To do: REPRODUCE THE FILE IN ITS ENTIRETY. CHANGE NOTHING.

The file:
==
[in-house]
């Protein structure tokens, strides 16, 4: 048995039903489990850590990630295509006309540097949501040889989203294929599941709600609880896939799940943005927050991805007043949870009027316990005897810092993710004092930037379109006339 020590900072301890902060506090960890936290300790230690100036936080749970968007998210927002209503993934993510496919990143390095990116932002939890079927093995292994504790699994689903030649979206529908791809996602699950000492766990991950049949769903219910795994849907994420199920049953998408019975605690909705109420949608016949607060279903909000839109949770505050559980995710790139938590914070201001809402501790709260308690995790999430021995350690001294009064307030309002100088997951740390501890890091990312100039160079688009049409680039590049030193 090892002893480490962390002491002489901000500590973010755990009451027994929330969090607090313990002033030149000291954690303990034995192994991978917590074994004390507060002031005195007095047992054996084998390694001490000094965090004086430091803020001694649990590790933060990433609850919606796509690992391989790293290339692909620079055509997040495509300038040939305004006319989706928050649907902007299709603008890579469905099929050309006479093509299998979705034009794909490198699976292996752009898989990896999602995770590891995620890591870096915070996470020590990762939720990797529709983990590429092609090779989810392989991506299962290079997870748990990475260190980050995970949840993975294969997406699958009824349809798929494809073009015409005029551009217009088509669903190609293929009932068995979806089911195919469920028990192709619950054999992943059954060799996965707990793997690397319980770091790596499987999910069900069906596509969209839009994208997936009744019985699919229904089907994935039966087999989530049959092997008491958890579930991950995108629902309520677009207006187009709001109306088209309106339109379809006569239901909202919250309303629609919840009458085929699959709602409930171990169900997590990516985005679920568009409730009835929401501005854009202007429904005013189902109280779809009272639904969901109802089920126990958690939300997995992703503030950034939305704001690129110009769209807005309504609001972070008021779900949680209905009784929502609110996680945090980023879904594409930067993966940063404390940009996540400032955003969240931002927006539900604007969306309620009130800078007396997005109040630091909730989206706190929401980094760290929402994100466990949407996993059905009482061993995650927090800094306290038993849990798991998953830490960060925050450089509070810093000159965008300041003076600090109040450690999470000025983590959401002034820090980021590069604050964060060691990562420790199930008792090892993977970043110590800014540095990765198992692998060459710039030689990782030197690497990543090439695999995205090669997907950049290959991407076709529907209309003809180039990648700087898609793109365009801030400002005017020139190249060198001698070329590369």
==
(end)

[in-house]
């Protein structure tokens, strides 16, 4: 048995039903489990850590990630295509006309540097949501040889989203294929599941709600609880896939799940943005927050991805007043949870009027316990005897810092993710004092930037379109006339 020590900072301890902060506090960890936290300790230690100036936080749970968007998210927002209503993934993510496919990143390095990116932002939890079927093995292994504790699994689903030649979206529908791809996602699950000492766990991950049949769903219910795994849907994420199920049953998408019975605690909705109420949608016949607060279903909000839109949770505050559980995710790139938590914070201001809402501790709260308690995790999430021995350690001294009064307030309002100088997951740390501890890091990312100039160079688009049409680039590049030193 090892002893480490962390002491002489901000500590973010755990009451027994929330969090607090313990002033030149000291954690303990034995192994991978917590074994004390507060002031005195007095047992054996084998390694001490000094965090004086430091803020001694649990590790933060990433609850919606796509690992391989790293290339692909620079055509997040495509300038040939305004006319989706928050649907902007299709603008890579469905099929050309006479093509299998979705034009794909490198699976292996752009898989990896999602995770590891995620890591870096915070996470020590990762939720990797529709983990590429092609090779989810392989991506299962290079997870748990990475260190980050995970949840993975294969997406699958009824349809798929494809073009015409005029551009217009088509669903190609293929009932068995979806089911195919469920028990192709619950054999992943059954060799996965707990793997690397319980770091790596499987999910069900069906596509969209839009994208997936009744019985699919229904089907994935039966087999989530049959092997008491958890579930991950995108629902309520677009207006187009709001109306088209309106339109379809006569239901909202919250309303629609919840009458085929699959709602409930171990169900997590990516985005679920568009409730009835929401501005854009202007429904005013189902109280779809009272639904969901109802089920126990958690939300997995992703503030950034939305704001690129110009769209807005309504609001972070008021779900949680209905009784929502609110996680945090980023879904594409930067993966940063404390940009996540400032955003969240931002927006539900604007969306309620009130800078007396997005109040630091909730989206706190929401980094760290929402994100466990949407996993059905009482061993995650927090800094306290038993849990798991998953830490960060925050450089509070810093000159965008300041003076600090109040450690999470000025983590959401002034820090980021590069604050964060060691990562420790199930008792090892993977970043110590800014540095990765198992692998060459710039030689990782030197690497990543090439695999995205090669997907950049290959991407076709529907209309003809180039990648700087898609793109365009801030400002005017020139190249060198001698070329590369």